– The numbers are in: I spent just over 600 hours playing video games this year. 25 whole days, which is a frightening thought to think. Almost an entire month. This is by far the biggest gaming year of my life. What memories stick with me? Spending 40 hours finally finishing the original Final Fantasy VII when I caught COVID in January, only to be disappointed by the remake when I finally got to it in October before my PS+ subscription expired. Floating down into the Depths for the first time in Tears of the Kingdom. Emerging from Stormveil Castle into the serenity of Liurnia of the Lakes. Spending an hour on the character creation screen in Baldur’s Gate 3. I think my gaming goal for 2024 will be to play more mindfully, but 2023 was an awfully good year for games. It’s difficult to hold it against anyone for playing a lot this year.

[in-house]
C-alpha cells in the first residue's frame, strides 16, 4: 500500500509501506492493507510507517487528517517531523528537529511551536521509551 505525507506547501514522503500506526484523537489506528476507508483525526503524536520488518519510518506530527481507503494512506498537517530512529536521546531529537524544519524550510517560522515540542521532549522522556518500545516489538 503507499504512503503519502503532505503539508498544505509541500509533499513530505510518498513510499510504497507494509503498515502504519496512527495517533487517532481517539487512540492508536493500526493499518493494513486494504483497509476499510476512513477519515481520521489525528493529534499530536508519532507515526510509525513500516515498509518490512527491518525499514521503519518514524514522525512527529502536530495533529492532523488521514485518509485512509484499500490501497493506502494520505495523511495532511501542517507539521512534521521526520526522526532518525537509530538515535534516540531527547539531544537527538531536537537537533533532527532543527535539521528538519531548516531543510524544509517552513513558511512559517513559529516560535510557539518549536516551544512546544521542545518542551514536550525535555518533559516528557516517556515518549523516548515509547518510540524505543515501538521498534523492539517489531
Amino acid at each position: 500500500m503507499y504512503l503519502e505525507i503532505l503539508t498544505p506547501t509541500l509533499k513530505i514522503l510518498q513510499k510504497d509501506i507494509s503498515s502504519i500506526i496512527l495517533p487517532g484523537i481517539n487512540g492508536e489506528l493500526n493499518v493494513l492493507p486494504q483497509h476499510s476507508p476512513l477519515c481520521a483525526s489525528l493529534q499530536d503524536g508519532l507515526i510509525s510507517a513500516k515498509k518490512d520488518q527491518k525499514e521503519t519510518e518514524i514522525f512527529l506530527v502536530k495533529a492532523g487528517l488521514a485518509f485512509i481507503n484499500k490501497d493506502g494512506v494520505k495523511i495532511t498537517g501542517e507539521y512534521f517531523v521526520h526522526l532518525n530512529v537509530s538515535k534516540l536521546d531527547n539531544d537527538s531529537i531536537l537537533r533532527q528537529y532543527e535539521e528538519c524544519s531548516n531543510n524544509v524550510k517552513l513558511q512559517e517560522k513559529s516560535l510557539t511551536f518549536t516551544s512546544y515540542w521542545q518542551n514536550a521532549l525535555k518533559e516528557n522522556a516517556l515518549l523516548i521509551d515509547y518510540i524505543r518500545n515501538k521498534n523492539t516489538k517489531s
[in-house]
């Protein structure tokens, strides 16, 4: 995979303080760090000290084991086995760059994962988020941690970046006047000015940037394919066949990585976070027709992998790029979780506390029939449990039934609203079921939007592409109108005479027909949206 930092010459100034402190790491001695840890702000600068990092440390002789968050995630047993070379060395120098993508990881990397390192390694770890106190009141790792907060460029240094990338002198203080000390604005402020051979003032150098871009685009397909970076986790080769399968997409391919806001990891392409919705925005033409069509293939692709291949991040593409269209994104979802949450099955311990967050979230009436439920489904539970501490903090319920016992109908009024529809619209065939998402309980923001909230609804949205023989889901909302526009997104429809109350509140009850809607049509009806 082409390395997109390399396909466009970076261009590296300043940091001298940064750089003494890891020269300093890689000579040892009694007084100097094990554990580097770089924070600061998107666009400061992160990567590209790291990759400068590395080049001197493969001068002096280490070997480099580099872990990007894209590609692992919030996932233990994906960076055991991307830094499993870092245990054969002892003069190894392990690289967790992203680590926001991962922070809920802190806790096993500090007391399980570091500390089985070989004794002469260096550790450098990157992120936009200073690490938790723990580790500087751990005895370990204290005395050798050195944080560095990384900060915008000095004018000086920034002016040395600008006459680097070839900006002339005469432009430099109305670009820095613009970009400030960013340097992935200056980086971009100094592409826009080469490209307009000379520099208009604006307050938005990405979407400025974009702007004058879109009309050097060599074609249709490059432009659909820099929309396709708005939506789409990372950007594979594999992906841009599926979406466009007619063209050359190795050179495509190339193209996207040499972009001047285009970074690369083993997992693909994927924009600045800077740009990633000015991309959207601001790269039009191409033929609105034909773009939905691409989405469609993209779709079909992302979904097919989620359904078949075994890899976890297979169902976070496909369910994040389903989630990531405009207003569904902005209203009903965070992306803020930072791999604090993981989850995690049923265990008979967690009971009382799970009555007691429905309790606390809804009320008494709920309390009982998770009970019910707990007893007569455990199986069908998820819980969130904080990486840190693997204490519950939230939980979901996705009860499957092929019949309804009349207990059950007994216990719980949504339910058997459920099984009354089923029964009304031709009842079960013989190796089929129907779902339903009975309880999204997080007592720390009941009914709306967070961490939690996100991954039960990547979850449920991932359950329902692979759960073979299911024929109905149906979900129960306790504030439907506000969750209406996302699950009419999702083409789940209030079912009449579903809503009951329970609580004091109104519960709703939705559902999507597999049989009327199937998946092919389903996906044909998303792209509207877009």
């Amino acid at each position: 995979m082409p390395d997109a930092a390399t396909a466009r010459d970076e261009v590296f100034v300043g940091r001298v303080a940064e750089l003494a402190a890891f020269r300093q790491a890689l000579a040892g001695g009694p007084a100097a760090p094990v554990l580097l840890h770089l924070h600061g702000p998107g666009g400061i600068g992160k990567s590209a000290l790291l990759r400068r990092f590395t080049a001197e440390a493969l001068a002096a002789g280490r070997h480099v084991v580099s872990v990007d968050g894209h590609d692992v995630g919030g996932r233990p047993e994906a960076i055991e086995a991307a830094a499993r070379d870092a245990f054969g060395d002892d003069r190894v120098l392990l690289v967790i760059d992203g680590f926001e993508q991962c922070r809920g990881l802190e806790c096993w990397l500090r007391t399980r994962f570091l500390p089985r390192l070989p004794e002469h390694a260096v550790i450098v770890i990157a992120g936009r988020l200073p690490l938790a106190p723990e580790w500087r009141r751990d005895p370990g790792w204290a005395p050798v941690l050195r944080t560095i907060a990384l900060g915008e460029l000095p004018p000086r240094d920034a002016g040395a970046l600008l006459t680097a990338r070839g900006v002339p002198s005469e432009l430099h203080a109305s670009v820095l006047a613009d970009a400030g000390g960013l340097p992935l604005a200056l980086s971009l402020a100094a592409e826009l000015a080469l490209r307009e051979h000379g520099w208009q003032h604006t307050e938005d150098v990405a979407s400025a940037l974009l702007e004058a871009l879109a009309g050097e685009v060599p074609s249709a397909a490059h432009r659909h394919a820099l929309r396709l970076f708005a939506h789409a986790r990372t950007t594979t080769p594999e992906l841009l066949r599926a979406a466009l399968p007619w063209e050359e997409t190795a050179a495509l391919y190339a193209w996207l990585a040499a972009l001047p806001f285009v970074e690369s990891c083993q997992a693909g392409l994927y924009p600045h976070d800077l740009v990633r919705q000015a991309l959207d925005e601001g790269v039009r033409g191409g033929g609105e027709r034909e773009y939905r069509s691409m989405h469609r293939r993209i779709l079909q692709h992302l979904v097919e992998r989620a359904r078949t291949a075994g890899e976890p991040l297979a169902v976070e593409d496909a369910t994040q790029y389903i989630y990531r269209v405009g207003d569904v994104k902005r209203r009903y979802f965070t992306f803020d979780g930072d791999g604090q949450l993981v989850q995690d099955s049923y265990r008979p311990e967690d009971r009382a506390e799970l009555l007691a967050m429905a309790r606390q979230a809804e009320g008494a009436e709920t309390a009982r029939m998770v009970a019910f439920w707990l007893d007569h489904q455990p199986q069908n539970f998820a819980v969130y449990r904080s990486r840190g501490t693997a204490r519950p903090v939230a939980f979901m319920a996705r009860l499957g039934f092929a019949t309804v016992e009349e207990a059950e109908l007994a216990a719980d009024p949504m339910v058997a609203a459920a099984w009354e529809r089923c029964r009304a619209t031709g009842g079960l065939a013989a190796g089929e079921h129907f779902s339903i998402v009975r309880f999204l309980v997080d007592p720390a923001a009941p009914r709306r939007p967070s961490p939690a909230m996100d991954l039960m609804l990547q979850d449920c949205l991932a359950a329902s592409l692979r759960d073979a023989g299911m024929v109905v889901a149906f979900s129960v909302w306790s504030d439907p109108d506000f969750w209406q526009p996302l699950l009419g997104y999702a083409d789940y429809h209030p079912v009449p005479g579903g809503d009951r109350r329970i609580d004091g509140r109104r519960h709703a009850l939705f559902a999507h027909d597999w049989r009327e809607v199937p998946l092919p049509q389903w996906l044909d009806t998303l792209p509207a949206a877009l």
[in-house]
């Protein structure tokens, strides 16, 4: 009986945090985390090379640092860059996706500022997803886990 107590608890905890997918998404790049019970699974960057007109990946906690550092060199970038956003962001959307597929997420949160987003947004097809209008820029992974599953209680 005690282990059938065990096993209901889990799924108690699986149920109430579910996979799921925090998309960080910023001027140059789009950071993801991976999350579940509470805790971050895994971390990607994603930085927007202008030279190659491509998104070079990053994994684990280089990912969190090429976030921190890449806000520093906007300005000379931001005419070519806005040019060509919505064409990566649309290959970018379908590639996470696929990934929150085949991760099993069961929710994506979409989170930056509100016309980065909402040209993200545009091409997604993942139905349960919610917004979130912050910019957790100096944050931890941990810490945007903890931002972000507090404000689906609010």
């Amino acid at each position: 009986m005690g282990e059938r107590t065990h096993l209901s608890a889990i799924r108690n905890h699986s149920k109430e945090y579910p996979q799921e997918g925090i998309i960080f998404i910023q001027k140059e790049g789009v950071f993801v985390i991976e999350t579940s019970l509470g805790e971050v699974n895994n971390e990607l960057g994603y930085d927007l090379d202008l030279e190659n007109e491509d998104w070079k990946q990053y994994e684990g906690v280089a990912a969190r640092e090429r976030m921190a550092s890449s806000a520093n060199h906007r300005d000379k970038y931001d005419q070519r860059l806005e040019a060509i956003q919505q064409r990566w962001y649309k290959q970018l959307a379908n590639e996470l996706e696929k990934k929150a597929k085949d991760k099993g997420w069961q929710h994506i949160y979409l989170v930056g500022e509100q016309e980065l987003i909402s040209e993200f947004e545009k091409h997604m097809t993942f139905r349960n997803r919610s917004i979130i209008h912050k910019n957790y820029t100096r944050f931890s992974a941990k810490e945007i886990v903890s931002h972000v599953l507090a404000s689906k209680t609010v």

– What am I looking forward to cramming into the remaining two weeks? More Baldur’s Gate 3. Some co-op Elden Ring here and there, helping folks get by the big bads. Some time with Super Mario Wonder, which I haven’t really started yet, and working my way through Super Mario Brothers RPG. But I’m taking a train ride for New Year’s, and I’ve had this image of playing Final Fantasy Pixel Remaster on the ride. I’m looking forward to it.
– I have not had good 福袋 (fukubukuro, lucky bags) luck this season. I was not selected for Muji’s drawing, and I forgot to enter Kaldi’s. I may have to pick up one at Tully’s or Doutor, but for now I have entered the one at McDonald’s and will see how I fare on Christmas Day.